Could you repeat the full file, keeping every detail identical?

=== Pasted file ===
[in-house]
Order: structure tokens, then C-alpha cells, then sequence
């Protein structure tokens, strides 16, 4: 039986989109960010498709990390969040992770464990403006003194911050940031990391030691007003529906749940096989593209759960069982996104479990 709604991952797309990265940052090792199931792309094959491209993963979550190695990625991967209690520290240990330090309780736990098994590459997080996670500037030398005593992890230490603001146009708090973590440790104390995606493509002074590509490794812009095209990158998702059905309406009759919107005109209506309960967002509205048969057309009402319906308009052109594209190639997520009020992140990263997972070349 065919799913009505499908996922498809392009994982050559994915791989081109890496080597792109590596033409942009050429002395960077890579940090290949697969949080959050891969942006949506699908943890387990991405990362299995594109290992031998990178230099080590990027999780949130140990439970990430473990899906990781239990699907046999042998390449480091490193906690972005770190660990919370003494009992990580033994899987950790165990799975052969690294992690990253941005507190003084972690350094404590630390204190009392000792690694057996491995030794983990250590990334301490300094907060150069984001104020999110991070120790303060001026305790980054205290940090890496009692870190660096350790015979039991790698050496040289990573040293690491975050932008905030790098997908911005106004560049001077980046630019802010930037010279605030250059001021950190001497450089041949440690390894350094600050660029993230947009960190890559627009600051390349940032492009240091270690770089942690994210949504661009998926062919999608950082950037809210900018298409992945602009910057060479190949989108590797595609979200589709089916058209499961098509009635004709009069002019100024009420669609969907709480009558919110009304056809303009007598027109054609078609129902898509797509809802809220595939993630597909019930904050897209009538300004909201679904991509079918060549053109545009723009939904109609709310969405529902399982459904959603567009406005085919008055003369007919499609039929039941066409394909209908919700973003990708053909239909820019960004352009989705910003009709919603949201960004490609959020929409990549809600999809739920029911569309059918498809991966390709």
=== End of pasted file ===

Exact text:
[in-house]
Order: structure tokens, then C-alpha cells, then sequence
């Protein structure tokens, strides 16, 4: 039986989109960010498709990390969040992770464990403006003194911050940031990391030691007003529906749940096989593209759960069982996104479990 709604991952797309990265940052090792199931792309094959491209993963979550190695990625991967209690520290240990330090309780736990098994590459997080996670500037030398005593992890230490603001146009708090973590440790104390995606493509002074590509490794812009095209990158998702059905309406009759919107005109209506309960967002509205048969057309009402319906308009052109594209190639997520009020992140990263997972070349 065919799913009505499908996922498809392009994982050559994915791989081109890496080597792109590596033409942009050429002395960077890579940090290949697969949080959050891969942006949506699908943890387990991405990362299995594109290992031998990178230099080590990027999780949130140990439970990430473990899906990781239990699907046999042998390449480091490193906690972005770190660990919370003494009992990580033994899987950790165990799975052969690294992690990253941005507190003084972690350094404590630390204190009392000792690694057996491995030794983990250590990334301490300094907060150069984001104020999110991070120790303060001026305790980054205290940090890496009692870190660096350790015979039991790698050496040289990573040293690491975050932008905030790098997908911005106004560049001077980046630019802010930037010279605030250059001021950190001497450089041949440690390894350094600050660029993230947009960190890559627009600051390349940032492009240091270690770089942690994210949504661009998926062919999608950082950037809210900018298409992945602009910057060479190949989108590797595609979200589709089916058209499961098509009635004709009069002019100024009420669609969907709480009558919110009304056809303009007598027109054609078609129902898509797509809802809220595939993630597909019930904050897209009538300004909201679904991509079918060549053109545009723009939904109609709310969405529902399982459904959603567009406005085919008055003369007919499609039929039941066409394909209908919700973003990708053909239909820019960004352009989705910003009709919603949201960004490609959020929409990549809600999809739920029911569309059918498809991966390709």